2. If you are taking the June 2017 LSAT, sign up early! Typically, this test fills up by spring break.
  • Location: Decide Where You Want to Take the LSAT
    1. Some students decide to go home to take the LSAT, but some students feel more comfortable taking the LSAT on campus. Pick your preferred location for test day.
  • Cost
    1. The LSAT is not a cheap test. Currently, the cost for the LSAT is $180 per test. Late registration adds $90 to the base cost. Signing up early is important.
    2. Some students are eligible for fee waivers. For more information to go to the LSAC website.
      1. The basic criterion for receiving a waiver is the absolute inability to pay. Because the cost of these services is only a fraction of the cost of a legal education, the need criterion is considerably more stringent than for other financial aid processes. Only those with extreme need should apply.

Planning ahead is the best way to prepare for LSAT!

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Important info for December 2016 LSAT takers; Deciding whether to retake

The December LSAT scores will not be out until January 4, 2017.  If you took the December LSAT, please take a moment to review this very important information on February 2017 LSAT registration. Then, this blog entry will go on to discuss how to decide whether to retake.

February LSAT registration.  As you know, the LSAC indicated that scores would be released on January 4, but the regular registration deadline for the February LSAT is TOMORROW, DECEMBER 21! If you took the December LSAT and you have decided you want to retake in February, and then decide NOT to retake after you see your score, the LSAC will refund your regular or late registration fee. BUT you must register by December 28 (late registration deadline) and request the refund by January 10, 2017. Mark your calendars! Here are instructions about the process, straight from the LSAC website:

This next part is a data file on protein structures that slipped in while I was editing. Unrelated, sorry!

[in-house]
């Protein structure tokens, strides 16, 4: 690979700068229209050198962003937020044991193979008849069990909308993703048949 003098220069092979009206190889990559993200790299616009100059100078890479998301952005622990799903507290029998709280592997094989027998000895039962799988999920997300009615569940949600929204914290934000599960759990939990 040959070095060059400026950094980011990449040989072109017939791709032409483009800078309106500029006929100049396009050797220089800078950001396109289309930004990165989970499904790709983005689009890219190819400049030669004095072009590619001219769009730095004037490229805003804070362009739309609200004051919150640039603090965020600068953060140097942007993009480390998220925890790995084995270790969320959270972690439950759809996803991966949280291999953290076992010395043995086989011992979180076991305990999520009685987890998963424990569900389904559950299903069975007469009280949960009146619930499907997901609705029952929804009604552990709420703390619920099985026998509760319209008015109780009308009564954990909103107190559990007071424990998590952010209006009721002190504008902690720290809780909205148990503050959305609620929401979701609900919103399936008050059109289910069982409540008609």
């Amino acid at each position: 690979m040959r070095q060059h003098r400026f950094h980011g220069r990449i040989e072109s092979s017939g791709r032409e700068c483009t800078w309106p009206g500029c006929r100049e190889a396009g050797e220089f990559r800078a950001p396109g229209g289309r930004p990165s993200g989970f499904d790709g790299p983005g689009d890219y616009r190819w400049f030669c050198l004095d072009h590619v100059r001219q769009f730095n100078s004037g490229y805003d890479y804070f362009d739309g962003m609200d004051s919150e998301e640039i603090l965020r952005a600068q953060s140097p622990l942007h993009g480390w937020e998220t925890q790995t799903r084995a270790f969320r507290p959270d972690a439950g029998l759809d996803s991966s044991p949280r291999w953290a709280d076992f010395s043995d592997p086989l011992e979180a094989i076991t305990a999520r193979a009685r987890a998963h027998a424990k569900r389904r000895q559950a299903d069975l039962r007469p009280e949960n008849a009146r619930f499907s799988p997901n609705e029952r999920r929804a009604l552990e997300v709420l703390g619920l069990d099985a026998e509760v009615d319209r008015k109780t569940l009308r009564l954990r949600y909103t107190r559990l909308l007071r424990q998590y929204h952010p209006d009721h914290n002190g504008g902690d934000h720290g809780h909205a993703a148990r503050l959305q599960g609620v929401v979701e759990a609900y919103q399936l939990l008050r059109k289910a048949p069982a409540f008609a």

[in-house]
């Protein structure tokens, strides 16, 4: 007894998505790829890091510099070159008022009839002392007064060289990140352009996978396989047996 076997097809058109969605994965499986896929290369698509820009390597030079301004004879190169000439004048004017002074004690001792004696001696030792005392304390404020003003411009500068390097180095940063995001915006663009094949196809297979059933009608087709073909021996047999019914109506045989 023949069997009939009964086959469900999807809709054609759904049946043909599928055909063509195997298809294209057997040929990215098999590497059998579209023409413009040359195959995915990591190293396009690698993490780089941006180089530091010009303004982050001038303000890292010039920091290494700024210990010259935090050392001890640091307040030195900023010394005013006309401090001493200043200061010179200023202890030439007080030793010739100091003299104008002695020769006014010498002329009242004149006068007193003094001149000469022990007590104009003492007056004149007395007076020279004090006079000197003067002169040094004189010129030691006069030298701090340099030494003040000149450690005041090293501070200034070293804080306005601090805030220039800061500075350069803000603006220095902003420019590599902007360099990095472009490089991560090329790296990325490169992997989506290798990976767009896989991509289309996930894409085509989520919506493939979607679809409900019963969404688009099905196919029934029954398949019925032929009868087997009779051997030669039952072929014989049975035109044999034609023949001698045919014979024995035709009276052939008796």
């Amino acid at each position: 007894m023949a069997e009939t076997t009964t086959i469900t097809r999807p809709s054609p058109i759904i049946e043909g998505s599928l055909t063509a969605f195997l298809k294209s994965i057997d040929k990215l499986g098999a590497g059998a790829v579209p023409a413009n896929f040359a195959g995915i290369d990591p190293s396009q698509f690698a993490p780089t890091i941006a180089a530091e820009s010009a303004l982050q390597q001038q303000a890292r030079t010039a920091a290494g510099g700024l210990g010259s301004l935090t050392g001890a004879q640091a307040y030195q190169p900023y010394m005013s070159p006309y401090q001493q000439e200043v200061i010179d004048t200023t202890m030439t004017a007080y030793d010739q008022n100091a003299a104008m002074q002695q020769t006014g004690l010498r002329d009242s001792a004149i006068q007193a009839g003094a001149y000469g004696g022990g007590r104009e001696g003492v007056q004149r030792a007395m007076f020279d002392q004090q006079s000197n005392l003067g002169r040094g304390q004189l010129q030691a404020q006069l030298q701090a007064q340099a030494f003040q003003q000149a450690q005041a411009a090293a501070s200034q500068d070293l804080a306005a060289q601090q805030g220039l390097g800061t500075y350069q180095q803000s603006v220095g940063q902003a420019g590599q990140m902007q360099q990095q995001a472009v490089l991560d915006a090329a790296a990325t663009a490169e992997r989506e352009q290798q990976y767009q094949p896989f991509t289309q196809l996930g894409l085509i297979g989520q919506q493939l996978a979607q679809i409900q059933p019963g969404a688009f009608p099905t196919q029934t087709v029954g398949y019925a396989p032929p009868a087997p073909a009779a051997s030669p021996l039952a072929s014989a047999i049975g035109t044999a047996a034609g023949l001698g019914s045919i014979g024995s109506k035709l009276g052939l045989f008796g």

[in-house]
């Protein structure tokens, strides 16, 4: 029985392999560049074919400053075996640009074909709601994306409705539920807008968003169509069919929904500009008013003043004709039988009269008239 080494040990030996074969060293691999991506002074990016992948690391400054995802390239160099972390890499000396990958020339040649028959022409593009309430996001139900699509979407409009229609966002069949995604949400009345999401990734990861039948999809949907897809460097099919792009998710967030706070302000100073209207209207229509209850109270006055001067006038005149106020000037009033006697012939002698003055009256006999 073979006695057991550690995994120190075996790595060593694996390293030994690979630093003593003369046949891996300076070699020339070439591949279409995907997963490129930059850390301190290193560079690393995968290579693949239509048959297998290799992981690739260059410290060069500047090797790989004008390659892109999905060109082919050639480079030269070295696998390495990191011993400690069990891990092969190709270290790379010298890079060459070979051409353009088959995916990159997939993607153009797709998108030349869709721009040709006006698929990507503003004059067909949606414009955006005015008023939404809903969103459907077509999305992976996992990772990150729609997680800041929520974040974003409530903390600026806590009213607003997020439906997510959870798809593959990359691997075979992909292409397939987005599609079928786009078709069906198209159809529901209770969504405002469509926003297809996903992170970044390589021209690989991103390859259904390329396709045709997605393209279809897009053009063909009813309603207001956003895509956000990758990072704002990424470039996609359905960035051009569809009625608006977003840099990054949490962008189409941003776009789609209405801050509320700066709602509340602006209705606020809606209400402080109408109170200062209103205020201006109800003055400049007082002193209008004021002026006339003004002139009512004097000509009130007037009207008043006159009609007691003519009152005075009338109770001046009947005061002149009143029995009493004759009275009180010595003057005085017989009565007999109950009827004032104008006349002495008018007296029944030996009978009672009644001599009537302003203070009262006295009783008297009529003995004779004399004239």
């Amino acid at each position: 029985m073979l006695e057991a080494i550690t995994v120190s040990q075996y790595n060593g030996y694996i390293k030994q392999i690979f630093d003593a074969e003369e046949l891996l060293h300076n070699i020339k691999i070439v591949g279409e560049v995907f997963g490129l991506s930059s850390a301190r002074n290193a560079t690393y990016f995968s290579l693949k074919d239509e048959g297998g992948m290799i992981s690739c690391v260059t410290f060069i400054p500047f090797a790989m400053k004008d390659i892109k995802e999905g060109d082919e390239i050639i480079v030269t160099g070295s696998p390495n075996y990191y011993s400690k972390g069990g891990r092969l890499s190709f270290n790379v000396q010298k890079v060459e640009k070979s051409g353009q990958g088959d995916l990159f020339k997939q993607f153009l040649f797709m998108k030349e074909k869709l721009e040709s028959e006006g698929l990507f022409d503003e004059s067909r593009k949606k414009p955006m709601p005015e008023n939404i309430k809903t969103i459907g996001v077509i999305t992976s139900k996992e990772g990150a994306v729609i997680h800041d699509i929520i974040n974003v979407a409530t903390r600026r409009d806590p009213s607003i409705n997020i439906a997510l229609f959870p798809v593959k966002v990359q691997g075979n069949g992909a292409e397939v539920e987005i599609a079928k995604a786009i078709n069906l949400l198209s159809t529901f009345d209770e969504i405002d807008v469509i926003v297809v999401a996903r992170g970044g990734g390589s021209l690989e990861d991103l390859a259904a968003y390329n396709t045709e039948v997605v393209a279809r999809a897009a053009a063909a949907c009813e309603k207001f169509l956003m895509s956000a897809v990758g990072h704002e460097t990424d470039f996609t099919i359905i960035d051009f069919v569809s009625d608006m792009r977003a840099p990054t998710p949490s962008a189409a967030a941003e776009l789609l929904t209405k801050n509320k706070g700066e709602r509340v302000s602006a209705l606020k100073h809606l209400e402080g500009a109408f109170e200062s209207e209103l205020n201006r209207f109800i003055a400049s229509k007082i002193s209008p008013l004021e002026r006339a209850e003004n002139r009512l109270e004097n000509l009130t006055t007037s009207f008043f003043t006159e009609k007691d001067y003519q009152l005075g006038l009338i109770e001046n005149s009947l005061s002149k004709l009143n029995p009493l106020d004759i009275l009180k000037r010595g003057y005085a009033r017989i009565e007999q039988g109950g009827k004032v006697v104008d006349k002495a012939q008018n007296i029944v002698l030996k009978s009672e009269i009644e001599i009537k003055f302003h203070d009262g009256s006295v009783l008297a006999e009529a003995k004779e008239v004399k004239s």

December 2016 LSAT scores will not be available until after February 2017 LSAT registration deadlines have passed. Therefore, if you think you may want to take the February 2017 test, you must register for it before you know your December 2016 score. December 2016 test takers with a reportable score who no longer wish to test in February can request a refund for both regular and late registration fees after receiving their December score. Eligible candidates must submit a request for a refund by January 10, 2017. Your email request should include your name and LSAC account number and be sent to LSACrefunds@LSAC.org. Please indicate “February 2017 Full Refund” in the subject line to ensure accurate processing.

Whether to retake the LSAT. The bigger question for many of you will be: Should I retake the LSAT? This consideration is even more important due to the timing of the next LSAT (in February).  Note: February is the one nondisclosed LSAT administration.  What does this mean?  If you take a nondisclosed test, you will have online access only to your LSAT score, score band, percentile rank, and writing sample. You will not be given a copy of your answers and the answer key.  As such, you will know how you did but not what you missed.

How do Illini perform on an LSAT retake? As a general guideline, most retakers score within 2.5 points of where they scored on the last LSAT. We did a study of University of Illinois LSAT takers from 2012-2015 and found these results:

  • 44% of Illini took the LSAT more than once
  • The average Illini LSAT retaker scored 2.45 points higher on the second exam
  • Of all Illini LSAT retakers:
  • 51% of Illini retakers scored better on a subsequent LSAT
  • 15% of Illini retakers scored worse on a subsequent LSAT
  • 6% of Illini retakers scored the same on a subsequent LSAT
  • 33% of Illini register to retake and then are absent for the subsequent exam

Some questions to ask yourself about whether to retake:

  • Was your actual score consistent with your practice exams?
  • Do you have the time and willingness to continue your LSAT preparation consistently until February?